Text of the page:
Socketed Items can be complicated, mainly in the number of sockets and how to add sockets to existing items. There are three Cube recipes to add them, as well as the socket quest in Act V. Also items can generate with a variable number of sockets, and how many depends on the monster that drops them, the item type, and much more.


The Socketing quest adds 1 and only 1 Socket to any of these types. Rares may spawn with 1-2 sockets from the Mechanic's prefix, and some sets and uniques have 1 or more sockets inherently, and can't have more added. You will never get more than 1 socket added using the socketing quest on any of these items.


Rare items can also have a socket added by a Horadric Cube Recipe. This requires 1 Stone of Jordan + 3 Perfect Skulls + One Rare Item. It's basically the same as putting that Rare item in the socketing quest reward. It can't be used on an item with sockets already.


Magical items can have 1-4 sockets, depending on the prefixes and the item type, and you can never add more sockets to an item that already has one or more. For magical items without sockets, using them in the socket quest reward will add 1 or 2 sockets, selected randomly.


This results in a magical, socketed weapon that can be rerolled again with chipped, normal or flawless gems as many times as desired. Weapons which cannot have sockets (like throwing weapons) won't get any socket and those with a maximum of 1 socket (like a few daggers and wands) have no chance for two of them. The issue of possible affixes (or bonuses to single skills on wands, orbs etc.) is beyond the scope of this article. It follows the normal rules for the generation of magical items, see the Item Generation Tutorial for details.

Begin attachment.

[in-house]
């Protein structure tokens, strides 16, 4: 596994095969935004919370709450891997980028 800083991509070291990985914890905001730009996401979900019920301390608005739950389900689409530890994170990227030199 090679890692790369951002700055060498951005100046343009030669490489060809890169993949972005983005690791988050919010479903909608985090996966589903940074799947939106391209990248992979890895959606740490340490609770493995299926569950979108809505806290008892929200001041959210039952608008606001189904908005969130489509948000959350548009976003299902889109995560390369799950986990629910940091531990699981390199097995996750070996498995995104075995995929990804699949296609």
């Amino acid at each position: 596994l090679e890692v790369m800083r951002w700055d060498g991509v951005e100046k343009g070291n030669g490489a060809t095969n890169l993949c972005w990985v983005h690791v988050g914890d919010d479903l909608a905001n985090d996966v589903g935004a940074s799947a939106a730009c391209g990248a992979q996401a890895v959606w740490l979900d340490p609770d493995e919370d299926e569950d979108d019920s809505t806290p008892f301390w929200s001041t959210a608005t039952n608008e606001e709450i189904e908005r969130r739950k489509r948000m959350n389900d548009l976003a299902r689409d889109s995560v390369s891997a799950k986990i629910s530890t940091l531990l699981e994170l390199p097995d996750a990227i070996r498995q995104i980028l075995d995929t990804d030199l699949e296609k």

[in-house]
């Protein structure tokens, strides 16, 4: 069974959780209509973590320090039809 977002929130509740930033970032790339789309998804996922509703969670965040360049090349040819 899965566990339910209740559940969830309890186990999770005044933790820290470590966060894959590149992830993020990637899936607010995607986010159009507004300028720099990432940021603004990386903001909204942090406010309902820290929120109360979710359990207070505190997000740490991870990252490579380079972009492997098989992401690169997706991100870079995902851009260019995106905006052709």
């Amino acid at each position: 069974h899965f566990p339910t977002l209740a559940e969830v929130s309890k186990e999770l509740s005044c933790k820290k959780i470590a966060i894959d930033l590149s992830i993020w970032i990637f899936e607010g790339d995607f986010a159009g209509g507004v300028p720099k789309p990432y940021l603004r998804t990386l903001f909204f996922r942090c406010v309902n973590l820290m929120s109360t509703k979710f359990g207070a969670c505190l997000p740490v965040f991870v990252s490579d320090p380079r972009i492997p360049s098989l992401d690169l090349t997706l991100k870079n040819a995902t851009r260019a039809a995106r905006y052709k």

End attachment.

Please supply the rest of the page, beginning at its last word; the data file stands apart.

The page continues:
Normal items can have from 1-6 sockets. How many a given item can get is random for most item types, but the maximum is always limited by the mlvl of the monster that drops the item, item type and in the case of naturally spawning sockets the difficulty level. Items can only naturally spawn with a maximum of 3 sockets on normal difficulty, 4 sockets on nightmare and 6 sockets on hell. This limitation only applies to sockets that are spawn naturally, not ones which are added through the cube recipe or socket quest. Check the master table below, or the individual Armor and Weapons pages for info on how many sockets are possible on given item types.